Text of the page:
Teresa Leger Fernandez

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Teresa Leger Fernandez
Member of the U.S. House of Representatives
from New Mexico's 3rd district
Assumed office
January 3, 2021
Preceded byBen Ray Luján
Personal details
Born
Teresa Leger

(1959-07-01) July 1, 1959 (age 64)
Las Vegas, New Mexico, U.S.
Political partyDemocratic
SpouseLuis Fernandez (divorced)
Children3
Parents
EducationYale University (BA)
Stanford University (JD)
WebsiteHouse website

Teresa Isabel Leger Fernandez (/tɛˈrɛsɑː ˈlɛər fɛrnɑːndɛs/ teh-RESS-ah LEDGE-ər ferr-NAHN-dess; born July 1, 1959)[1][2] is an American attorney and politician representing New Mexico's 3rd congressional district in the United States House of Representatives.[3][4]

Early life and education[edit]

Leger Fernandez was born in Las Vegas, New Mexico.[5] Her mother, Mela Leger, was a bilingual educator and her father, Ray Leger, served as a member of the New Mexico Senate.[6] After graduating from West Las Vegas High School, Leger Fernandez earned a Bachelor of Arts degree from Yale University and a Juris Doctor from Stanford Law School.[7]

Career[edit]

After graduating from law school, Leger Fernandez returned to New Mexico to work as an attorney, specializing in community-building and tribal advocacy. She was a White House Fellow during the Clinton administration and later served on the Advisory Council on Historic Preservation during the Obama administration.[8][9] She also worked as a liaison between the White House Office and the Department of Housing and Urban Development. For 30 years, Leger Fernandez has operated Leger Law and Strategy, LLC in Santa Fe. The firm focuses on community development, tribal advocacy, civil rights, and social justice.[10] In 2017, she led a successful effort to implement ranked-choice voting in Santa Fe's municipal elections.[11]

U.S. House of Representatives[edit]

Elections[edit]

2020[edit]

After incumbent Representative Ben Ray Luján announced that he would not seek reelection in 2020 and instead run for the United States Senate seat being vacated by Tom Udall, Leger Fernandez announced her candidacy to succeed Luján. In the Democratic primary, Leger Fernandez faced six opponents, including New Mexico State Representative Joseph L. Sanchez and Valerie Plame, an author and former CIA officer.[12] During the campaign, Leger Fernandez was endorsed by Congresswoman Deb Haaland, EMILY's List, and The Santa Fe New Mexican.[13][14]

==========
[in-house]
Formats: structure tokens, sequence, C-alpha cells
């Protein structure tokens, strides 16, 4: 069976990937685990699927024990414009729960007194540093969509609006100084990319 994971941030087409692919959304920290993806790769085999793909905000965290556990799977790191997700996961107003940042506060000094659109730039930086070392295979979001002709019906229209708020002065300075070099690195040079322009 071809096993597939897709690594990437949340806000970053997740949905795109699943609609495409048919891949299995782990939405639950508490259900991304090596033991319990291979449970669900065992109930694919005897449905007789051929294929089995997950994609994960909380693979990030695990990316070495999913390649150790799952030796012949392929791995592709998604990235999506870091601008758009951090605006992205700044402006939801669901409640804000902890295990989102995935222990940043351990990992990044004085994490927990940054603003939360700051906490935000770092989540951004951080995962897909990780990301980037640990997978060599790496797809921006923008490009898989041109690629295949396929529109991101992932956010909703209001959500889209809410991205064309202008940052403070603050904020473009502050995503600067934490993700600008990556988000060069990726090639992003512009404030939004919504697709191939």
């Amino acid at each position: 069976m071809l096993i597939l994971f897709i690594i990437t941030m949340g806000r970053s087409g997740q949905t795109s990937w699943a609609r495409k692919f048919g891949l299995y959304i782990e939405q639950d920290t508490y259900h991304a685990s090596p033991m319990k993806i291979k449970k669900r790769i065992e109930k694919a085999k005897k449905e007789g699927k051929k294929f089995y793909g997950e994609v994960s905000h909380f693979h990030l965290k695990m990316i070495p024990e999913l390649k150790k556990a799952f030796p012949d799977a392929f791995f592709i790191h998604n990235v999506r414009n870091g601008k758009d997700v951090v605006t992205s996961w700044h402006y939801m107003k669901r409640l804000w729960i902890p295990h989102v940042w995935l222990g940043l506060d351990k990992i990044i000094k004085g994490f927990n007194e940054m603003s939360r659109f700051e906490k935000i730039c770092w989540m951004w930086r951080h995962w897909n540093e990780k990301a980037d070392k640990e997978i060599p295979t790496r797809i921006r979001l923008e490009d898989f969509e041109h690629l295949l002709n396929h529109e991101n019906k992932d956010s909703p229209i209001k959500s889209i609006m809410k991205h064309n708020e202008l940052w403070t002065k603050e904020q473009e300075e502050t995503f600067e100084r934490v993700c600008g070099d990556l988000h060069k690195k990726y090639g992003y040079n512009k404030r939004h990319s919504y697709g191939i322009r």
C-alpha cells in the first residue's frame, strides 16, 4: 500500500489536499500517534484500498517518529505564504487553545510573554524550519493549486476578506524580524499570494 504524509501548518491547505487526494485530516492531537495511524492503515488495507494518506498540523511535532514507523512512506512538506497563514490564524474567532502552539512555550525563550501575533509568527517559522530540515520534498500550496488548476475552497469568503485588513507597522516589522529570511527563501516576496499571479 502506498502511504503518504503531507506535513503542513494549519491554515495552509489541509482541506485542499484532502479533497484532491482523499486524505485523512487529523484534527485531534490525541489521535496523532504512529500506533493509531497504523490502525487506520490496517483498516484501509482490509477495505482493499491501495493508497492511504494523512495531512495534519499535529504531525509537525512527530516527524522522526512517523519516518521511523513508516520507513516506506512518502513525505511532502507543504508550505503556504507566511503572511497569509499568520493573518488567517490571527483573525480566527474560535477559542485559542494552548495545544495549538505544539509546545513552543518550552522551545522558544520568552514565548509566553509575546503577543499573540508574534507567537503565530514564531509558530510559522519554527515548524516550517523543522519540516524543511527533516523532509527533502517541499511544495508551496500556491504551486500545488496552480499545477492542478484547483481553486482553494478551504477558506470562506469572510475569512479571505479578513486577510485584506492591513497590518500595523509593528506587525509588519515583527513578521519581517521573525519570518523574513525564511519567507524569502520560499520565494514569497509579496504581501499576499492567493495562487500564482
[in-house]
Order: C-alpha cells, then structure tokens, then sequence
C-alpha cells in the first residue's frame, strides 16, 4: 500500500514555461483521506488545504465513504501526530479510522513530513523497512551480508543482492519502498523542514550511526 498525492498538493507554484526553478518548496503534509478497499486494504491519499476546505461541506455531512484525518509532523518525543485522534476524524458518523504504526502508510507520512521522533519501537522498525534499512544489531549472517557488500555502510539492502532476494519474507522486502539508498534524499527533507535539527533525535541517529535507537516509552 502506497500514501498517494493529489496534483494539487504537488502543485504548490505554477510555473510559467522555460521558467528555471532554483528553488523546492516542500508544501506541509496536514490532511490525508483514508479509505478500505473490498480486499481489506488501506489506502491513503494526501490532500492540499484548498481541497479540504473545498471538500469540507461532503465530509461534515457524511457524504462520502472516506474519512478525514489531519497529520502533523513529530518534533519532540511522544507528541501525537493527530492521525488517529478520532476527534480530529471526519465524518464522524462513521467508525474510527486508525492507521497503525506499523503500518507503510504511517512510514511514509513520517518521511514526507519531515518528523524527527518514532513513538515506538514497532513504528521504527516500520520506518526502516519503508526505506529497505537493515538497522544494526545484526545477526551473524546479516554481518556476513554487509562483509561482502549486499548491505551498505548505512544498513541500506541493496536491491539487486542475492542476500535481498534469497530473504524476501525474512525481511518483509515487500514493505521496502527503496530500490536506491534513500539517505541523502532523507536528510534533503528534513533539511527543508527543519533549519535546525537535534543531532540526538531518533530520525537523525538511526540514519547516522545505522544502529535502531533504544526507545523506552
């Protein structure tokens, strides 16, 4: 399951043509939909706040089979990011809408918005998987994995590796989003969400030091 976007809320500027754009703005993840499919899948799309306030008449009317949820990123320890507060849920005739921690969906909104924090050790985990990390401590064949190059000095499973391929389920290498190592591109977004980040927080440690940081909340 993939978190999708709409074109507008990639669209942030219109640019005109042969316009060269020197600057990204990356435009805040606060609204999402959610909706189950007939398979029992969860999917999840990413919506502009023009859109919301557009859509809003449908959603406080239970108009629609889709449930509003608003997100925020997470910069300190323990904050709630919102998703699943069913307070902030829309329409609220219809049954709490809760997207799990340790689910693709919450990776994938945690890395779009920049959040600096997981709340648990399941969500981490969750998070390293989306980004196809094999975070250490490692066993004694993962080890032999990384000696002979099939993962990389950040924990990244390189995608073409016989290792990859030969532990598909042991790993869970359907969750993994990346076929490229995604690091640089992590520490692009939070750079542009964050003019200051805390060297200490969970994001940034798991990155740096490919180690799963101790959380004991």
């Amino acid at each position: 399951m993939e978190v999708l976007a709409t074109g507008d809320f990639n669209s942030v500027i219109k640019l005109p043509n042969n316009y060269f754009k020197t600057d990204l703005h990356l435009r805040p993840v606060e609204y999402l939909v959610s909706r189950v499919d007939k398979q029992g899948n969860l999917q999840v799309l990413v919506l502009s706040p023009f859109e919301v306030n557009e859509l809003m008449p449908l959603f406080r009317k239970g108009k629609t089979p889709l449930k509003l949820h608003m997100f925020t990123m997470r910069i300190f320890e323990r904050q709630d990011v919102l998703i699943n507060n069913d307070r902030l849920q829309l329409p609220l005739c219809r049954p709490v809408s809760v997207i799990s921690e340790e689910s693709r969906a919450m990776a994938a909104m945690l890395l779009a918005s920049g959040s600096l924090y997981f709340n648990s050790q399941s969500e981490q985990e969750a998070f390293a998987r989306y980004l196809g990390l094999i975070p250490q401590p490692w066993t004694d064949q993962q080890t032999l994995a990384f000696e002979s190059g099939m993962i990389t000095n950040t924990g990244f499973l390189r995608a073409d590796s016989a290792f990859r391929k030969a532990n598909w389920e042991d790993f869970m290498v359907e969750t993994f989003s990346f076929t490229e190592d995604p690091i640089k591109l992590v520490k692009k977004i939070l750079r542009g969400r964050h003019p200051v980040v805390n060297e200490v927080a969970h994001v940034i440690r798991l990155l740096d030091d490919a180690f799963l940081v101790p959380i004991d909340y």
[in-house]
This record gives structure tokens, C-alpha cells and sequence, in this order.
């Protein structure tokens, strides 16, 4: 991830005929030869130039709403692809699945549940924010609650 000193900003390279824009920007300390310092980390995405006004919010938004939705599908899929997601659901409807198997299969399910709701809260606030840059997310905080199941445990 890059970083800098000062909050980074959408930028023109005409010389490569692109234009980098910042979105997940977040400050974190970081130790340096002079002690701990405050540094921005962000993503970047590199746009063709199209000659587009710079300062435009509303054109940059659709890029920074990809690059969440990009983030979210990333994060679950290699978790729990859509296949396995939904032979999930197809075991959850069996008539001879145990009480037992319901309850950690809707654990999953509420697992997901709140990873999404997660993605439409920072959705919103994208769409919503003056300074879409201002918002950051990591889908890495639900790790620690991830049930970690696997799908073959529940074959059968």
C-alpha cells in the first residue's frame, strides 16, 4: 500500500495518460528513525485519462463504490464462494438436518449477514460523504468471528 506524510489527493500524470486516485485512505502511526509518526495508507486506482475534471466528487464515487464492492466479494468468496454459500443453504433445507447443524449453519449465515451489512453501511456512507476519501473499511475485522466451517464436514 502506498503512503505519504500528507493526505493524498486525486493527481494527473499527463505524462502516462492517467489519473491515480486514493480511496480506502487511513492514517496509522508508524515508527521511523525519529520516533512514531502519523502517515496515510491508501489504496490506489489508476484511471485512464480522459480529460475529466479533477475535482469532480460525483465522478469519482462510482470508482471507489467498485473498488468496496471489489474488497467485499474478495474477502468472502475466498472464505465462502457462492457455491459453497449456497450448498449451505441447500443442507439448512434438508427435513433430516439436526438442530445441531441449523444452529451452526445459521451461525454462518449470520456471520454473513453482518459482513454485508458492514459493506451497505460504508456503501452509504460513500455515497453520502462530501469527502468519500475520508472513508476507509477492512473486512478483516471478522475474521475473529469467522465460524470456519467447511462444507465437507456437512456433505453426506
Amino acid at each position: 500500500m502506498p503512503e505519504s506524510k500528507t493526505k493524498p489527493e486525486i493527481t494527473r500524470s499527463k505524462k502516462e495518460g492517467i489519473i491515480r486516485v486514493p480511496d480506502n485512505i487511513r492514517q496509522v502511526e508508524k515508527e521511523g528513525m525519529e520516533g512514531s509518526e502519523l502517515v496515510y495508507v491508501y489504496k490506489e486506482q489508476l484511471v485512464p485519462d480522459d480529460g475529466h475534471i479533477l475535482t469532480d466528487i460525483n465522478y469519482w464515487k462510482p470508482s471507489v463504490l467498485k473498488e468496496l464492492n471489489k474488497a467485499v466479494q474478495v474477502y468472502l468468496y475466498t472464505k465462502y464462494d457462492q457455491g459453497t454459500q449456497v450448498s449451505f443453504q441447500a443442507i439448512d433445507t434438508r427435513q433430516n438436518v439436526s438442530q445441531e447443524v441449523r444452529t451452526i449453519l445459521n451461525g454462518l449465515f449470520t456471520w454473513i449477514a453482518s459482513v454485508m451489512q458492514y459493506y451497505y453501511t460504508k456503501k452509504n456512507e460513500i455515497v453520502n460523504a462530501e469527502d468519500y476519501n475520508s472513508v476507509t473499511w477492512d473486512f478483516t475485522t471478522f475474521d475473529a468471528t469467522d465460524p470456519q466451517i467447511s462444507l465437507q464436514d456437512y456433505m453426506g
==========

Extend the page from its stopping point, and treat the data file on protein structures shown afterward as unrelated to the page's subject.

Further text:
A political progressive, Leger Fernandez was also endorsed by the Working Families Party, Elizabeth Warren, and Alexandria Ocasio-Cortez.[15] She placed first in the primary with over 42% of the vote.[16]

In the November general election, Leger Fernandez defeated Republican nominee Alexis Johnson. She assumed office on January 3, 2021.[17][18]

Tenure[edit]

Committee assignments[edit]

[20]

Caucus membership[edit]

  • Congressional Hispanic Caucus, Vice Chair of Communications
  • Democratic Women's Caucus, Vice Chair
  • National Labs Caucus, Co-Chair
  • Rural Broadband Caucus, Co-Chair
  • Congressional Progressive Caucus
  • Diabetes Caucus
  • Labor Caucus
  • LGBTQ+ Equality Caucus
  • Mental Health Caucus
  • National Heritage Area Caucus
  • Native American Caucus
  • PFAS Caucus
  • Pro-Choice Caucus
  • Rural Caucus
  • Ski Caucus

[21]

Political positions[edit]

Leger Fernandez has advocated a "New Mexico Green New Deal", Medicare for All, a transition from fracking to green energy, and a ban on the sale of military-style semi-automatic rifles.[22] She supported comprehensive immigration reform and the DREAM Act.[23] During the 117th Congress, she voted with President Joe Biden's stated position 100% of the time, according to a FiveThirtyEight analysis.[24]

Personal life[edit]

Leger Fernandez and her ex-husband, Luis Fernandez, have three sons.[25]

See also[edit]

References[edit]

  1. ^ Baker, Damare (November 30, 2020). "Rep.-elect Teresa Leger Fernandez (D-N.M.-03)". The Hill. Archived from the original on March 24, 2022. Retrieved December 1, 2020.
  2. ^ "Teresa Leger Fernandez". Retrieved January 13, 2021.
  3. ^ "New Mexico Primary Election Results: Third Congressional District". The New York Times. June 2, 2020. ISSN 0362-4331. Archived from the original on June 2, 2020. Retrieved June 3, 2020.